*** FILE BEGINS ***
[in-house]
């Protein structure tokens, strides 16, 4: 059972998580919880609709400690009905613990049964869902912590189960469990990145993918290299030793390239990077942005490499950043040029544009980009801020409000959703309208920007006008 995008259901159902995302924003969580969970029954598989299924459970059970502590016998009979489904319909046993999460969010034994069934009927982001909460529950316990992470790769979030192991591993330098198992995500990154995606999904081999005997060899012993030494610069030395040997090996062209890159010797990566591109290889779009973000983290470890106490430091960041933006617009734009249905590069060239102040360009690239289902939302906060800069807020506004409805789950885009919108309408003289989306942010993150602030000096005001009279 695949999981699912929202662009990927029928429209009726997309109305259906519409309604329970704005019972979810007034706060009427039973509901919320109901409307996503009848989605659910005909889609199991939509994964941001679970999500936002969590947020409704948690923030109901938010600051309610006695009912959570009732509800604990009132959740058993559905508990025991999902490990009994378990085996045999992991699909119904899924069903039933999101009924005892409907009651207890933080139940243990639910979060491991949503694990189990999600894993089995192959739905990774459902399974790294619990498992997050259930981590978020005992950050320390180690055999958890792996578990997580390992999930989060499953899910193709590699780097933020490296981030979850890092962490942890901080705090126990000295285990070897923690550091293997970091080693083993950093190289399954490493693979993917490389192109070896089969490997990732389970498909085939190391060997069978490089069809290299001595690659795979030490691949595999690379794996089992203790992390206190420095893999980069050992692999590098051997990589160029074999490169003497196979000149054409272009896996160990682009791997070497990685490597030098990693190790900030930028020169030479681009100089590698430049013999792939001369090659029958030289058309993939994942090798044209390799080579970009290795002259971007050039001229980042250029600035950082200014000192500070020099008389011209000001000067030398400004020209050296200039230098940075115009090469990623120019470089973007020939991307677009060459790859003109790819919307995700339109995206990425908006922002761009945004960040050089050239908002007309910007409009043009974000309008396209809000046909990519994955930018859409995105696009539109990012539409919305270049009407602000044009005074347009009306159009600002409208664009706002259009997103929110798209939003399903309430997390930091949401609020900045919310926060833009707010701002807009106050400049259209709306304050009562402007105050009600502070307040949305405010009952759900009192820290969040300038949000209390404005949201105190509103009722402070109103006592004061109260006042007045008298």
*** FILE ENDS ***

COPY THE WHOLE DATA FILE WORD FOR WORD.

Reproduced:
[in-house]
């Protein structure tokens, strides 16, 4: 059972998580919880609709400690009905613990049964869902912590189960469990990145993918290299030793390239990077942005490499950043040029544009980009801020409000959703309208920007006008 995008259901159902995302924003969580969970029954598989299924459970059970502590016998009979489904319909046993999460969010034994069934009927982001909460529950316990992470790769979030192991591993330098198992995500990154995606999904081999005997060899012993030494610069030395040997090996062209890159010797990566591109290889779009973000983290470890106490430091960041933006617009734009249905590069060239102040360009690239289902939302906060800069807020506004409805789950885009919108309408003289989306942010993150602030000096005001009279 695949999981699912929202662009990927029928429209009726997309109305259906519409309604329970704005019972979810007034706060009427039973509901919320109901409307996503009848989605659910005909889609199991939509994964941001679970999500936002969590947020409704948690923030109901938010600051309610006695009912959570009732509800604990009132959740058993559905508990025991999902490990009994378990085996045999992991699909119904899924069903039933999101009924005892409907009651207890933080139940243990639910979060491991949503694990189990999600894993089995192959739905990774459902399974790294619990498992997050259930981590978020005992950050320390180690055999958890792996578990997580390992999930989060499953899910193709590699780097933020490296981030979850890092962490942890901080705090126990000295285990070897923690550091293997970091080693083993950093190289399954490493693979993917490389192109070896089969490997990732389970498909085939190391060997069978490089069809290299001595690659795979030490691949595999690379794996089992203790992390206190420095893999980069050992692999590098051997990589160029074999490169003497196979000149054409272009896996160990682009791997070497990685490597030098990693190790900030930028020169030479681009100089590698430049013999792939001369090659029958030289058309993939994942090798044209390799080579970009290795002259971007050039001229980042250029600035950082200014000192500070020099008389011209000001000067030398400004020209050296200039230098940075115009090469990623120019470089973007020939991307677009060459790859003109790819919307995700339109995206990425908006922002761009945004960040050089050239908002007309910007409009043009974000309008396209809000046909990519994955930018859409995105696009539109990012539409919305270049009407602000044009005074347009009306159009600002409208664009706002259009997103929110798209939003399903309430997390930091949401609020900045919310926060833009707010701002807009106050400049259209709306304050009562402007105050009600502070307040949305405010009952759900009192820290969040300038949000209390404005949201105190509103009722402070109103006592004061109260006042007045008298």